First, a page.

We need to be aware of something referred to as a “water footprint”. That is, the amount of fresh water utilized in the production or supply of goods we consume. As it turns out it takes significantly more water to yield foods that come from animals than foods that come from plants. Imagine how much water a cow needs to consume to generate a piece of beef. Not only how much water a single cow drinks, rather all the water that went into producing the crops that the cow ate.
Find out how much water your food consumes with this: Water Footprints of Foods and Ingredients List
maltodextrin has a low carbon footprint.
Food not only has a water footprint but also a carbon footprint, known as CO2e, which stands for carbon dioxide equivalent. Since carbon measurements are a bit more difficult to comprehend, it is common to equate CO2e to the distance which a car drives in miles or kilometers.
When calculating carbon emissions, some factors may include…
- farm equipment
- animal feed production
- hothouses (greenhouses)
- food processing
- package waste and more
There are a number of steps that can be taken to reduce energy output. According to Oxford Martin School researchers, if the world went vegan, eliminating animal-derived products, it could reduce greenhouse gas emissions by two thirds and avoid climate damages of $1.5 trillion.
But that’s not all!
It’s best to keep the following in mind when grocery shopping:
- shopping locally reduces transportation emissions
- food without packaging reduces waste as well as the carbon footprint
- refrigerated and frozen foods increase carbon emissions
- seasonal foods reduce carbon emissions from hothouses (greenhouses)
- growing plant-based foods at home is the most environmentally sustainable method with zero carbon footprint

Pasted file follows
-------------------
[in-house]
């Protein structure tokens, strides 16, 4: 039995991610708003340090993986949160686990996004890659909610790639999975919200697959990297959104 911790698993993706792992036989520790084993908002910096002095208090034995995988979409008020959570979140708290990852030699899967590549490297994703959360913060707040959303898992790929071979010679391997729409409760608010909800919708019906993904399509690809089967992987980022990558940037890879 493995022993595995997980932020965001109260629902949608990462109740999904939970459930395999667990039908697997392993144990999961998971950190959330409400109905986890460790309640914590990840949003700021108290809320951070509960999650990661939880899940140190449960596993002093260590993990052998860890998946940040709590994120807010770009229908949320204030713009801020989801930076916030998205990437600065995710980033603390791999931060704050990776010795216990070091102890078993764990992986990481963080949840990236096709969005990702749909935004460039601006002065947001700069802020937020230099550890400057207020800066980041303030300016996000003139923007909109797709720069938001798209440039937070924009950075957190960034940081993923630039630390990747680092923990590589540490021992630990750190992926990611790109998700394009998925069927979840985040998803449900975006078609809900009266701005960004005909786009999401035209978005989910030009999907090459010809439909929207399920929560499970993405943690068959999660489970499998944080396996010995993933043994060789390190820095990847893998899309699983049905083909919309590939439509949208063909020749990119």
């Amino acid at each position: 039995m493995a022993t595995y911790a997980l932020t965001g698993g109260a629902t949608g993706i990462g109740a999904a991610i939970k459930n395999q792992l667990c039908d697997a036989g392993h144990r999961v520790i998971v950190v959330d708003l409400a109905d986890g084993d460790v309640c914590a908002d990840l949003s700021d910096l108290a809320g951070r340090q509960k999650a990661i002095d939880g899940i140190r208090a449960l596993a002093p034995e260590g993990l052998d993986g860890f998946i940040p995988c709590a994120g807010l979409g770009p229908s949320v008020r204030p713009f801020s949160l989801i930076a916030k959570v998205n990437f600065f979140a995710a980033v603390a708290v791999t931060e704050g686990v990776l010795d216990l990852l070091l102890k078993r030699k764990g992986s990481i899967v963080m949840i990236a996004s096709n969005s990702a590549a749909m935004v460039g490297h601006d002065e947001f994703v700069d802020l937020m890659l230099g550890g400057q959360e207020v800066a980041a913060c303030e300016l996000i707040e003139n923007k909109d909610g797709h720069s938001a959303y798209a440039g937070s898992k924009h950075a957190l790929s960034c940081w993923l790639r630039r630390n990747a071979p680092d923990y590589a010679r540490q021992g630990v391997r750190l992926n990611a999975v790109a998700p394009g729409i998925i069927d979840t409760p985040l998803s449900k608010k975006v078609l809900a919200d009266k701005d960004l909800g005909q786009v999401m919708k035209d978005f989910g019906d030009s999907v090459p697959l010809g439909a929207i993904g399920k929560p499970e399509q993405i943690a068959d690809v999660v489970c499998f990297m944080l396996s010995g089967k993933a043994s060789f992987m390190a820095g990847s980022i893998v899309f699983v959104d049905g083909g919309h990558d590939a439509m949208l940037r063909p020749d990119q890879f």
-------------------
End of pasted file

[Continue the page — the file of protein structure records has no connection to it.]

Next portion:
Find out how much carbon your food emits with this: Carbon Footprints of Foods and Ingredients List
maltodextrin is sustainable.
Overall, is maltodextrin eco friendly? Is maltodextrin sustainable?
Maltodextrin production is relatively sustainable since there is no known significant damage to air, water, land, soil, forests, etc. as long as pesticides have not been used. Be sure to buy non GMO/organic, as toxic, chemical pesticides contaminate air, water, soil, etc. when using regenerative practices.
A 2018 Oxford University study – which is the most comprehensive analysis to date of the damage farming does to the planet – found that ‘avoiding meat and dairy is the single biggest way to reduce your impact on Earth’ as animal farming provides just 18% of calories but takes up 83% of our farmland.
Consuming animal products and byproducts is not environmentally friendly and is one of the worst things for the Earth. Not only is meat production wasteful, it causes enormous amounts of pollution. The industry is one of the biggest causes of climate change.
A 2010 United Nations report said that a global shift towards a vegan diet is vital to save the world the worst impacts of climate change.
Read more about ‘What Makes Food Sustainable Or Unsustainable?’
maltodextrin is vegan.
Is maltodextrin vegan? Yes, maltodextrin is vegan. Maltodextrin is made from vegetable starch and not an animal product or byproduct, therefore making it a vegan food.